1. From the menu bar across the top of the screen, select the Apple menu, then Restart...
    macOS Mojave Apple Menu with Restart highlighted.

There may be occasions when a piece of software on your Mac will crash or become unresponsive and take up too much CPU or memory. The best option is to go to the Activity Monitor and see what is causing the congestion.

Activity Monitor shows the processes that are running on your Mac, so you can manage them and see how they affect your Mac's activity and performance.

  1. Click on the Spotlight icon.
    Spotlight
  2. Type Activity Monitor in the search bar.
  3. Click on Activity Monitor in the list
macOS utilities folder highlighting the activity monitor icon.

Items in the list can be arranged alphabetically or numerically, by clicking each heading at the top of the column (Process Name, %CPU, CPU Time, and so on).
macOS activity monitor.

  1. Click the title bar at the top called %CPU. A small arrow will appear and should point downwards. This will show the items with the highest percentage of CPU usage at the top. If there is a process that is running very high, it may be malfunctioning and causing a problem.
    macOS activity monitor highlighting CPU usage.
  2. To terminate a process that may be causing a problem, click on it with your mouse to highlight it, then click the X button in the upper-left corner of the Activity Monitor window.
    macOS activity monitor highlighting a process and the end process button.
  3. You will be asked if you really want to quit the process. Click Force Quit.
    Confirmation prompt with force quit button highlighted.
If you're running an older version of macOS of 10.10 or older, Fixing file permissions may resolve your issue.

Verify macOS version

  1. Click on the Apple menu and click on About This Mac.
    Apple menu with About This Mac highlighted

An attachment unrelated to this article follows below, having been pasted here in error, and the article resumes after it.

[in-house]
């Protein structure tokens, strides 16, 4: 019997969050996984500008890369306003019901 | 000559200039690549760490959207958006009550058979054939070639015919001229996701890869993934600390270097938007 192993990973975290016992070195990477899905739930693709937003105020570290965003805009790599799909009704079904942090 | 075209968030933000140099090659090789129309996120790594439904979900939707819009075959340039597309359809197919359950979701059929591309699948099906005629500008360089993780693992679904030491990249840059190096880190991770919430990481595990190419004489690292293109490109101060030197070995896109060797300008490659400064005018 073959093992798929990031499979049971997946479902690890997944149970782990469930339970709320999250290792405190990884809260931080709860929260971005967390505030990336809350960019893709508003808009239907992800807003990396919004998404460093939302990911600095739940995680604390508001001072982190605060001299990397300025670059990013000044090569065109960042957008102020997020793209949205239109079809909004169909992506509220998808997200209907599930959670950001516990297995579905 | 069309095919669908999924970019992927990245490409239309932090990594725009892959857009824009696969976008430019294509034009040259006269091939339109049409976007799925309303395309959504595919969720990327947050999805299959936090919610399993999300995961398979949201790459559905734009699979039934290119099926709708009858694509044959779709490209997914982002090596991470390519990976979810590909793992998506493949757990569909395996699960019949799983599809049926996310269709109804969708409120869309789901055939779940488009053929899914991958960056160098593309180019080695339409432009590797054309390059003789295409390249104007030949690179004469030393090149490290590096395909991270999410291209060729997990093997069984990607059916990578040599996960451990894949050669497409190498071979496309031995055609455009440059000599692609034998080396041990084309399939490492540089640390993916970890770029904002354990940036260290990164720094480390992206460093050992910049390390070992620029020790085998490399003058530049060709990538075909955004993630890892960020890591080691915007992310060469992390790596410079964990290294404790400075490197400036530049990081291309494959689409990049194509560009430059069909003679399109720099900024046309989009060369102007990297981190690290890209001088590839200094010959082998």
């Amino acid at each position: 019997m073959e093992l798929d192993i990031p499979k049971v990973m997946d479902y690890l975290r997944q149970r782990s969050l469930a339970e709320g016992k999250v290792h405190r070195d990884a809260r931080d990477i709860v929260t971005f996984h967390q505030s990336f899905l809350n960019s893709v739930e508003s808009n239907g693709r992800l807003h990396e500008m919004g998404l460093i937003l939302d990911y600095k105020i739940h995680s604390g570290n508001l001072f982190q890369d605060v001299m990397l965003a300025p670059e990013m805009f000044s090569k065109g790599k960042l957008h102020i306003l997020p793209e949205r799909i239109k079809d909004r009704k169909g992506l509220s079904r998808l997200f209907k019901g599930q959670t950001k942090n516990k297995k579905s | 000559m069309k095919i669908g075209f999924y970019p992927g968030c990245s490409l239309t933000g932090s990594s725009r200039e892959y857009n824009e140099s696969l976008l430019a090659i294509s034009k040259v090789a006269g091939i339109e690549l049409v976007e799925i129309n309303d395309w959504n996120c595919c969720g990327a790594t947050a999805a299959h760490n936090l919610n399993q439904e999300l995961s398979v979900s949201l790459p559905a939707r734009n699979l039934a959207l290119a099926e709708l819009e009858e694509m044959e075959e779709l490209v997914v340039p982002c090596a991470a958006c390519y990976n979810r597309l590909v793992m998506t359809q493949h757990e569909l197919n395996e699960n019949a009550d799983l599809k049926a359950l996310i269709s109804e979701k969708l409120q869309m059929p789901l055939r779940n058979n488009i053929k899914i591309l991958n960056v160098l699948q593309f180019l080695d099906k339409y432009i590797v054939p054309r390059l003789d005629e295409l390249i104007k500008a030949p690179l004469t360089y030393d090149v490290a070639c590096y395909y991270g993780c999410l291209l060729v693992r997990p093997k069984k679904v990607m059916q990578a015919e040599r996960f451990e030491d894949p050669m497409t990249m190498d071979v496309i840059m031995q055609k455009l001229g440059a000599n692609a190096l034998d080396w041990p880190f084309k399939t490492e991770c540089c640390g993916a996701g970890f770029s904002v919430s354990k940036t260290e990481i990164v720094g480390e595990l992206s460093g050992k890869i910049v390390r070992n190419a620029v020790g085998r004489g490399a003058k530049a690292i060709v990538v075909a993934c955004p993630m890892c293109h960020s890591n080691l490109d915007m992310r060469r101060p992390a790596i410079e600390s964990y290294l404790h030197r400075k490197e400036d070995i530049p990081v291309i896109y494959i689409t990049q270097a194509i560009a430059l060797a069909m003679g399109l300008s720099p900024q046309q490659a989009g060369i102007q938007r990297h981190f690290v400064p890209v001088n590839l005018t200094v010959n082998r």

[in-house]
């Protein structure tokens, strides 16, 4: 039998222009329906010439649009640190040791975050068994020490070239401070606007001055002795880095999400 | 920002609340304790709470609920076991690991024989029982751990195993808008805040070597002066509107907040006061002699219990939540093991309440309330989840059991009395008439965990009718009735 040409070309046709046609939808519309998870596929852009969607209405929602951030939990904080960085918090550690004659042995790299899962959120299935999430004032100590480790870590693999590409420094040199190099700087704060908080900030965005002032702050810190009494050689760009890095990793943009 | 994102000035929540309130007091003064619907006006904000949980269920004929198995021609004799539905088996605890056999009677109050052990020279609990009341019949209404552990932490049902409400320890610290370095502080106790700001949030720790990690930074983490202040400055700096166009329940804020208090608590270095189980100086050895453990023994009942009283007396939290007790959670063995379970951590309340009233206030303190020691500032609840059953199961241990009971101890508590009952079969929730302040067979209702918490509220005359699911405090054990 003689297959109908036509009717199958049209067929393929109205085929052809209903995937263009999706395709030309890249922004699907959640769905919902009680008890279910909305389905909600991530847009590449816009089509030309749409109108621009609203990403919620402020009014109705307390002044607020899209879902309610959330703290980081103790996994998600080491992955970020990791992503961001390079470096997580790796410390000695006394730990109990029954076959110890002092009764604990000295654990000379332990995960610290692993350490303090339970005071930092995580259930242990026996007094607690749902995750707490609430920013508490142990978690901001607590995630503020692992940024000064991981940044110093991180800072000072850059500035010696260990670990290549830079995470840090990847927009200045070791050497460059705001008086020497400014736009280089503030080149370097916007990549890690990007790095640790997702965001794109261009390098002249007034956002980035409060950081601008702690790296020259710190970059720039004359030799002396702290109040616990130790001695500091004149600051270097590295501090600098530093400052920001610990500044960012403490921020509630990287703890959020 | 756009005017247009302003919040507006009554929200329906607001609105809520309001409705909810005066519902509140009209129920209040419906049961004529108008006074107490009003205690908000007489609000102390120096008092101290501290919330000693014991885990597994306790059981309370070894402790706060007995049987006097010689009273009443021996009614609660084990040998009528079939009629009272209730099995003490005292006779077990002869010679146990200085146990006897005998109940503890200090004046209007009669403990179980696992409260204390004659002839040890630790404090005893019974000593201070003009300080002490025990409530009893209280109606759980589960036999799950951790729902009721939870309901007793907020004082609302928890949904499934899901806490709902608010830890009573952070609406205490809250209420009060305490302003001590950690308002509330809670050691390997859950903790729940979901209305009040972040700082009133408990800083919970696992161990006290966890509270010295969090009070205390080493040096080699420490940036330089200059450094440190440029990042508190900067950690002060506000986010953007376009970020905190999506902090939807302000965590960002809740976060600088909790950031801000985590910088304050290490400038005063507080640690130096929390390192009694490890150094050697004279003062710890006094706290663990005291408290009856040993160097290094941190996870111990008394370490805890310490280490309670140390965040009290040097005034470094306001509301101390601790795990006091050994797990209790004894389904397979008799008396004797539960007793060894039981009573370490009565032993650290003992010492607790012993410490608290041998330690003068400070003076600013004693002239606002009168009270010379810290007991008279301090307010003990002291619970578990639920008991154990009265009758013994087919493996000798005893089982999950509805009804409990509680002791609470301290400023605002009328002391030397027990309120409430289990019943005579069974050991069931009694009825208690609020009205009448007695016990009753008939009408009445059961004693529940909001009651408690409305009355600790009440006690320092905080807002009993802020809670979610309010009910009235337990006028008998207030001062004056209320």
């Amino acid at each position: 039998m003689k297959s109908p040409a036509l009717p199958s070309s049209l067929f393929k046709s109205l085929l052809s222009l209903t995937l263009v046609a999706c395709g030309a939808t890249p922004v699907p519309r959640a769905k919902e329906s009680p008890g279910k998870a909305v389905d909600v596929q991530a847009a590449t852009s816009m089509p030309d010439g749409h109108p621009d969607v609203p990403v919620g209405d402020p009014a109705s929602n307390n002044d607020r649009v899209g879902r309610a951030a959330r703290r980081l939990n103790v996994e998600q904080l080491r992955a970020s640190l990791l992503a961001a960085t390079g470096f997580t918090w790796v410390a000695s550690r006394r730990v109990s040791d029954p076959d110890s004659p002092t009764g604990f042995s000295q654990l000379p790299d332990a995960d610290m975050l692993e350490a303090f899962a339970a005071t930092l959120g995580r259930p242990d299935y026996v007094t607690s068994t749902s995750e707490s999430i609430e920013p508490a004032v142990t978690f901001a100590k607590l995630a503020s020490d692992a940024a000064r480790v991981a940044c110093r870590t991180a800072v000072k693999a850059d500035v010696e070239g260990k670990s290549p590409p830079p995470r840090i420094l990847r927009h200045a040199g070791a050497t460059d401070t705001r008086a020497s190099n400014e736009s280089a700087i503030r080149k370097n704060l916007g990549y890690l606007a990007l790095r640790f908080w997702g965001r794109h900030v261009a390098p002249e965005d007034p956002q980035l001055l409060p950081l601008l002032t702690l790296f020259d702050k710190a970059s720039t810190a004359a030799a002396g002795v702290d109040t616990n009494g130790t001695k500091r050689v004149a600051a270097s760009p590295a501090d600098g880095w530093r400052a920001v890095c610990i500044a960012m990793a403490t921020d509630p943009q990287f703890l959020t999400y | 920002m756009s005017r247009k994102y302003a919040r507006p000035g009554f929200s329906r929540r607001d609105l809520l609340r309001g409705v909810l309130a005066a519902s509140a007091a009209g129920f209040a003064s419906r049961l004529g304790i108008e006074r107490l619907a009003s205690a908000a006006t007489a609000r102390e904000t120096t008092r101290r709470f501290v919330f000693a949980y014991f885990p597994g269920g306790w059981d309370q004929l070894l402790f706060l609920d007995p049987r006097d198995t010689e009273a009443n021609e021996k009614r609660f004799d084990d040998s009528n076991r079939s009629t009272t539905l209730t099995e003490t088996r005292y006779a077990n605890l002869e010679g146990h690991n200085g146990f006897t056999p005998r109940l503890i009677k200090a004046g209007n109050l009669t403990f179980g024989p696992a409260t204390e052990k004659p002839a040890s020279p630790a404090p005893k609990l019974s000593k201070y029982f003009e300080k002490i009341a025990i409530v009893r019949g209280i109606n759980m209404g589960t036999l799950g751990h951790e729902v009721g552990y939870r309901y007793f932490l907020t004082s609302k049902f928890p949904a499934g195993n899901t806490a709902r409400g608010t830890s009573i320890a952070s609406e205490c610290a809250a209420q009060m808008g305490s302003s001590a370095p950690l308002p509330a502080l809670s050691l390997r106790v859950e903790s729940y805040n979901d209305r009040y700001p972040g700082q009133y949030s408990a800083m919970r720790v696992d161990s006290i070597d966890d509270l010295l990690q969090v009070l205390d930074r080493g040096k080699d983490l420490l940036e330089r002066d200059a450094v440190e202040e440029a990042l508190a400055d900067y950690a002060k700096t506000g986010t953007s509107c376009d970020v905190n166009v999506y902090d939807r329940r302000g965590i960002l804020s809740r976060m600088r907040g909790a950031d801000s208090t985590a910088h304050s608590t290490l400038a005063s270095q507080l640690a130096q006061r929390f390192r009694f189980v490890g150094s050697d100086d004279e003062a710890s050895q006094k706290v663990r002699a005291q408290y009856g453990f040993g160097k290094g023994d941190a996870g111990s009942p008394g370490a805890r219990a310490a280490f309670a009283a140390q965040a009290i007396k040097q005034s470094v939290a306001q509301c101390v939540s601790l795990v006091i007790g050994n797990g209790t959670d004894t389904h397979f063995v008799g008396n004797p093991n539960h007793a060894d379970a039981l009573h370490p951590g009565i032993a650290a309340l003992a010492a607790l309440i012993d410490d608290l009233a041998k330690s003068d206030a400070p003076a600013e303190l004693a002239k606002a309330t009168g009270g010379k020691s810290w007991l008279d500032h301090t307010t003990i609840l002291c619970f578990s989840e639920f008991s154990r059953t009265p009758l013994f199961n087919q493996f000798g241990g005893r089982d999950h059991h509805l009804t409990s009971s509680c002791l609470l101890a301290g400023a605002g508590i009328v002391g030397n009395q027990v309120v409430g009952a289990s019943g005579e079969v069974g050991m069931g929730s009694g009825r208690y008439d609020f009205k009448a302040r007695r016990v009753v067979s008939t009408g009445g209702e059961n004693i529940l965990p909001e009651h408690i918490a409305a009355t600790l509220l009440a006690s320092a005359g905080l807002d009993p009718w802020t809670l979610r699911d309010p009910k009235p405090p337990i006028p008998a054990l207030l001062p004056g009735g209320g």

2. Depending on what version of macOS you are running, follow the directions to check your drive for issues.
    About This Mac with version highlighted

Run First Aid on macOS 10.11 or later

  1. Click the Spotlight Search icon on the top right to open spotlight search.
  2. Type Disk Utility in the search bar and then click on Disk Utility from the search results.
    Disk Utility highlighted on Spotlight Search
  3. Select your boot drive from the list on the left.
    Drive selected on Disk Utility
  4. Click on the First Aid button.
    Disk Utility with First Aid button highlighted
  5. Click on Run.
    First Aid conformation box with Continue highlighted
  6. If prompted to temporarily lock your drive, click Continue.
    Temporarily Lock Drive conformation box
  7. First aid will now run. When it is complete, click Done.
    First Aid Complete

Repair File Permissions on macOS 10.10 or earlier

  1. Click the Spotlight Search icon on the top right to open spotlight search.
  2. Type Disk Utility in the search bar and then click on Disk Utility from the search results.
    Disk Utility Spotlight Search
  3. Select your mac boot drive from the list in the left.
    Drive highlighted in disk utility
  4. Click on Verify Disk Permissions.
    Verify Disk Permissions
  5. Click on Repair Disk Permissions.
    Repair Disk Permissions